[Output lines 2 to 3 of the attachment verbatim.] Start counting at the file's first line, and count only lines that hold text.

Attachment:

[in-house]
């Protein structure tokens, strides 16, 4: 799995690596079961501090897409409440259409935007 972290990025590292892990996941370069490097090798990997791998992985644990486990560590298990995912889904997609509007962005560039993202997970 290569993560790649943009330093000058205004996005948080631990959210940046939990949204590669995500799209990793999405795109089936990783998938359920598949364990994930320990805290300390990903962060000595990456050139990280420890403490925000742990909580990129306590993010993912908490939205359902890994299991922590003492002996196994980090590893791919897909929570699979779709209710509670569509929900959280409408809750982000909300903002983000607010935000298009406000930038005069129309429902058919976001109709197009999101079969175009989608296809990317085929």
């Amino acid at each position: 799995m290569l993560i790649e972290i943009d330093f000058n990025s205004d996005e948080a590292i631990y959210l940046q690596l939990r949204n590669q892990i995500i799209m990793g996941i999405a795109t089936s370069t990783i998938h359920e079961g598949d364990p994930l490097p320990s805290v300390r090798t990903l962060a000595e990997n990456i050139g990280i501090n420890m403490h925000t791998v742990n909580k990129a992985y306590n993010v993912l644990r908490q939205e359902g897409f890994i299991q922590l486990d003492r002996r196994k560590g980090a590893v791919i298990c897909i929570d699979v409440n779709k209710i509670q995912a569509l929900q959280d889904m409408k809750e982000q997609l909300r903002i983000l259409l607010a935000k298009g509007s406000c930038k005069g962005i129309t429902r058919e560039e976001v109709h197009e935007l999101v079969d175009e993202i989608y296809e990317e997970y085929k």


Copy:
């Protein structure tokens, strides 16, 4: 799995690596079961501090897409409440259409935007 972290990025590292892990996941370069490097090798990997791998992985644990486990560590298990995912889904997609509007962005560039993202997970 290569993560790649943009330093000058205004996005948080631990959210940046939990949204590669995500799209990793999405795109089936990783998938359920598949364990994930320990805290300390990903962060000595990456050139990280420890403490925000742990909580990129306590993010993912908490939205359902890994299991922590003492002996196994980090590893791919897909929570699979779709209710509670569509929900959280409408809750982000909300903002983000607010935000298009406000930038005069129309429902058919976001109709197009999101079969175009989608296809990317085929």
């Amino acid at each position: 799995m290569l993560i790649e972290i943009d330093f000058n990025s205004d996005e948080a590292i631990y959210l940046q690596l939990r949204n590669q892990i995500i799209m990793g996941i999405a795109t089936s370069t990783i998938h359920e079961g598949d364990p994930l490097p320990s805290v300390r090798t990903l962060a000595e990997n990456i050139g990280i501090n420890m403490h925000t791998v742990n909580k990129a992985y306590n993010v993912l644990r908490q939205e359902g897409f890994i299991q922590l486990d003492r002996r196994k560590g980090a590893v791919i298990c897909i929570d699979v409440n779709k209710i509670q995912a569509l929900q959280d889904m409408k809750e982000q997609l909300r903002i983000l259409l607010a935000k298009g509007s406000c930038k005069g962005i129309t429902r058919e560039e976001v109709h197009e935007l999101v079969d175009e993202i989608y296809e990317e997970y085929k």